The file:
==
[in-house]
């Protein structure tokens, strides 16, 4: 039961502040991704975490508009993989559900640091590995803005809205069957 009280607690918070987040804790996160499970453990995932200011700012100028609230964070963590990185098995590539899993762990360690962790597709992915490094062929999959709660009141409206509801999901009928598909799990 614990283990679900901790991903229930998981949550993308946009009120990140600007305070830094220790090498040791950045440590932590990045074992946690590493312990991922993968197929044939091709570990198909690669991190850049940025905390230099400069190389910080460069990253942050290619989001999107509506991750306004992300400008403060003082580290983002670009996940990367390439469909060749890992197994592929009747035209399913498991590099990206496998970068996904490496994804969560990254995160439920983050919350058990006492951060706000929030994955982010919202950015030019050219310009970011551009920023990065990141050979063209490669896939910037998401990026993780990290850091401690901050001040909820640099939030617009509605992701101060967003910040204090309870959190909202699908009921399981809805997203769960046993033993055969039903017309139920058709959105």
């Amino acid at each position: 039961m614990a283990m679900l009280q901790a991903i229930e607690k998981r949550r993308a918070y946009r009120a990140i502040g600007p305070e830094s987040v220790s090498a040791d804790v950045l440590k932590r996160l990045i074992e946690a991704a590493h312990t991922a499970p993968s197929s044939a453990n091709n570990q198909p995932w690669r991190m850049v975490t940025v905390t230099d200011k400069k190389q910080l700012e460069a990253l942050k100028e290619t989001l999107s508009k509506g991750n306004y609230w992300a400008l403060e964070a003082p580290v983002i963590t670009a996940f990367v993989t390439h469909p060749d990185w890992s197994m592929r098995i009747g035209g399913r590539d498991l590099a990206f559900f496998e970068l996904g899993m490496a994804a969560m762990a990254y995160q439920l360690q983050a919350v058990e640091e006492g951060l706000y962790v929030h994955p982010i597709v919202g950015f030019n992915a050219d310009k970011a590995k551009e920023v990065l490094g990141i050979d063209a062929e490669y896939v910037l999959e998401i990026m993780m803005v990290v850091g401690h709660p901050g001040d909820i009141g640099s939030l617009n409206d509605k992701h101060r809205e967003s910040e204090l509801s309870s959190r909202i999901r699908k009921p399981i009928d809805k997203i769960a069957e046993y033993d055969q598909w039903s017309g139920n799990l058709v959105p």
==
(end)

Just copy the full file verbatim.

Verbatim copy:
[in-house]
């Protein structure tokens, strides 16, 4: 039961502040991704975490508009993989559900640091590995803005809205069957 009280607690918070987040804790996160499970453990995932200011700012100028609230964070963590990185098995590539899993762990360690962790597709992915490094062929999959709660009141409206509801999901009928598909799990 614990283990679900901790991903229930998981949550993308946009009120990140600007305070830094220790090498040791950045440590932590990045074992946690590493312990991922993968197929044939091709570990198909690669991190850049940025905390230099400069190389910080460069990253942050290619989001999107509506991750306004992300400008403060003082580290983002670009996940990367390439469909060749890992197994592929009747035209399913498991590099990206496998970068996904490496994804969560990254995160439920983050919350058990006492951060706000929030994955982010919202950015030019050219310009970011551009920023990065990141050979063209490669896939910037998401990026993780990290850091401690901050001040909820640099939030617009509605992701101060967003910040204090309870959190909202699908009921399981809805997203769960046993033993055969039903017309139920058709959105």
């Amino acid at each position: 039961m614990a283990m679900l009280q901790a991903i229930e607690k998981r949550r993308a918070y946009r009120a990140i502040g600007p305070e830094s987040v220790s090498a040791d804790v950045l440590k932590r996160l990045i074992e946690a991704a590493h312990t991922a499970p993968s197929s044939a453990n091709n570990q198909p995932w690669r991190m850049v975490t940025v905390t230099d200011k400069k190389q910080l700012e460069a990253l942050k100028e290619t989001l999107s508009k509506g991750n306004y609230w992300a400008l403060e964070a003082p580290v983002i963590t670009a996940f990367v993989t390439h469909p060749d990185w890992s197994m592929r098995i009747g035209g399913r590539d498991l590099a990206f559900f496998e970068l996904g899993m490496a994804a969560m762990a990254y995160q439920l360690q983050a919350v058990e640091e006492g951060l706000y962790v929030h994955p982010i597709v919202g950015f030019n992915a050219d310009k970011a590995k551009e920023v990065l490094g990141i050979d063209a062929e490669y896939v910037l999959e998401i990026m993780m803005v990290v850091g401690h709660p901050g001040d909820i009141g640099s939030l617009n409206d509605k992701h101060r809205e967003s910040e204090l509801s309870s959190r909202i999901r699908k009921p399981i009928d809805k997203i769960a069957e046993y033993d055969q598909w039903s017309g139920n799990l058709v959105p």